Loviisa gets new cooling towers

In the heart of Finland, the Loviisa witnessed the completion of the new air cooling systems. Although, the backup system is already present in the cooling of the sea water in Loviisa. However, they evolved the technology and built a modern and state of the art air cooling system for the enhancement of the plant. The new system will ensure the safety of the water as well and can be utilized and put to work in certain extreme situations when the plant’s reactors will not be cooled down by the sea water alone.

cooling towers
  • Facebook
  • Twitter
  • Google+
  • Buffer
  • Pinterest
  • LinkedIn

The heat exchangers are the new addition and the towers are situated in three separate buildings. According to the reports, the buildings do not have any significant impact and value on the plant area landscape. The height of the buildings is approximately 15 meters and they are 10 meters wide. There are two units of the Loviisa and a tower has been built for every unit. The purpose of the first tower is to eliminate the decay and clean the reactor while the second tower will also remove the heat from the fuel storage pools that have already been used and the tower will also be cooling the other equipments.

The towers are supplied by an engineering company in Hungary and are designed by Fortum. The towers get their power supply from plant reserve systems. The towers have been completed in terms of construction and the installation of machinery but they are yet to be made operational. The final testing of these towers is due later this year.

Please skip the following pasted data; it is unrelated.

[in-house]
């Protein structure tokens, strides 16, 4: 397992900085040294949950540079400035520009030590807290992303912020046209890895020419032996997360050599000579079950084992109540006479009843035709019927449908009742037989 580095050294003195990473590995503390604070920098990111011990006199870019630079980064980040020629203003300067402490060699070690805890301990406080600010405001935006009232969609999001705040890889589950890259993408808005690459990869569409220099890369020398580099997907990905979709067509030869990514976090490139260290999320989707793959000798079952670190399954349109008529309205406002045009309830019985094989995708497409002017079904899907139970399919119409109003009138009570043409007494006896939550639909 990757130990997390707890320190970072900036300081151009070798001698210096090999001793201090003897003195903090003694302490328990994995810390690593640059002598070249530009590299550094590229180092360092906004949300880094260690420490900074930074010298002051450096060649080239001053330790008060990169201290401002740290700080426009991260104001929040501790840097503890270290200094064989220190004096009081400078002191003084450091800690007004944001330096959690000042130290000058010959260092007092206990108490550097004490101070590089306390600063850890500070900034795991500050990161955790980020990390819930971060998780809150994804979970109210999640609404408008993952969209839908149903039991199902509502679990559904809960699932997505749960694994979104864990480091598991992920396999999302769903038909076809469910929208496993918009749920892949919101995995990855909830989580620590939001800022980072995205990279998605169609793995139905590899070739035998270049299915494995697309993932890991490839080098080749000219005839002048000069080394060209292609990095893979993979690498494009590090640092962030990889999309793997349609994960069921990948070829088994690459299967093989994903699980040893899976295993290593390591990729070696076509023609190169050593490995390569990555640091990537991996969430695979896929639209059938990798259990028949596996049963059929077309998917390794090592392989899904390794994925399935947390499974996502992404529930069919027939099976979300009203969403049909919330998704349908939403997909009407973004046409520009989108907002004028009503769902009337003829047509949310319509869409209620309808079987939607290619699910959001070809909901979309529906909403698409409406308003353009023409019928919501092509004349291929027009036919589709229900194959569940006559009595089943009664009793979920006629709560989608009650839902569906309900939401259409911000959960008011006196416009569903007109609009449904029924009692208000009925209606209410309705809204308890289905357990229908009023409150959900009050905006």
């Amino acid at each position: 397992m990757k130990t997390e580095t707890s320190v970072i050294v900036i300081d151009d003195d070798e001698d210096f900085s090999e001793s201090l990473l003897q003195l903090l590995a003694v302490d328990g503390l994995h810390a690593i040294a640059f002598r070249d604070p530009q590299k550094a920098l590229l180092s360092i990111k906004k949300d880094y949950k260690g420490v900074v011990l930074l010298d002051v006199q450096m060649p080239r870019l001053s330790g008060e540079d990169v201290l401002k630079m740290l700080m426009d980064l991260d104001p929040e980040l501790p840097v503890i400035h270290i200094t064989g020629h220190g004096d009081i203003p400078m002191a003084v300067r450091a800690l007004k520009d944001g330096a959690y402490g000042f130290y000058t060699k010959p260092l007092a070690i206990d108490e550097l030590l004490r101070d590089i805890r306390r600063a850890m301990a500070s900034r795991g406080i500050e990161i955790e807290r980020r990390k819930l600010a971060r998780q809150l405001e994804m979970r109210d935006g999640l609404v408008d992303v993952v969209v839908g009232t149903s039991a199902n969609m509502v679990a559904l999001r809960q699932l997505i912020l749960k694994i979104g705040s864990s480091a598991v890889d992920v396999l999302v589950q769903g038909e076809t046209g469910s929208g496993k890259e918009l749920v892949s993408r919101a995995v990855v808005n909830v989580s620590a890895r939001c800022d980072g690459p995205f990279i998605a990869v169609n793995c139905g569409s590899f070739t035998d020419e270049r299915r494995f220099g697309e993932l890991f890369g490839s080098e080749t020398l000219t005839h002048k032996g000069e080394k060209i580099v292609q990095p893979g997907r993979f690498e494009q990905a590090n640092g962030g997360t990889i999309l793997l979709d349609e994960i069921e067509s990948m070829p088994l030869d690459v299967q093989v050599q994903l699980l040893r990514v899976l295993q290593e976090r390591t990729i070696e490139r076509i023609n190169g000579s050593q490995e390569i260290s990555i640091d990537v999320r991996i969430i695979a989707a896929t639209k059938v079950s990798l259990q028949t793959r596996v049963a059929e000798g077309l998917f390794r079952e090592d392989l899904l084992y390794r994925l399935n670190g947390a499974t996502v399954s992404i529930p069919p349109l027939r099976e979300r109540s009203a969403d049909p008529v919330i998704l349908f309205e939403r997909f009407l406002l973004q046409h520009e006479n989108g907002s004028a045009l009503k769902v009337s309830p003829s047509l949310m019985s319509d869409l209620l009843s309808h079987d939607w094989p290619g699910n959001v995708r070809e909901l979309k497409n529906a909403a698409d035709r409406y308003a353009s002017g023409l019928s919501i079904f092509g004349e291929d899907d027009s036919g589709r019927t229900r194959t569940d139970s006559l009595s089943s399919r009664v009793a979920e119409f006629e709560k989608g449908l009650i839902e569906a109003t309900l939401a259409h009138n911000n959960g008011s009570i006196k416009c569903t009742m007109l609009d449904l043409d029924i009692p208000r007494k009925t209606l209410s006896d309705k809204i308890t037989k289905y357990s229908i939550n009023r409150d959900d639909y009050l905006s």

The towers use the sea water, which is approximately 40 cubic meters per second, for the cooling of the steam which regulates the electricity generating turbines. And the same water that was cooled down goes back to the sea after getting about 10 degrees centigrade warmer, with the rest of its properties still intact.

The nuclear reactors in the heat exchangers also need cooling when they are not functional. This will eliminate the heat that is being generated by the decaying of the radioactivity. Because of this reason, the emergency cooling system is enabled in all the nuclear plants to ensure the cooling systems are working properly even when the primary system fails to do so. In case of the loss and scarcity of the sea water, the Loviisa plant has a very well maintained back-up system. Moreover the construction of the new towers will further ensure the plant’s safety in the future as well.

There are many air cooling systems which are working remarkably, but the new cooling towers in Loviisa are one of the best and also the first of its kind in the world, and a great nuclear power plant. These towers are also the finest and very cost effective when it comes to the safety and the cooling of sea water. The towers will be operational after its testing by the concerned authorities later in 2015.


Timothy is an oil and gas engineer with extensive experience and management skills. He graduated from the university of John Hopkins in Baltimore. After graduation he lived in London for one year where he felt in love with blogging.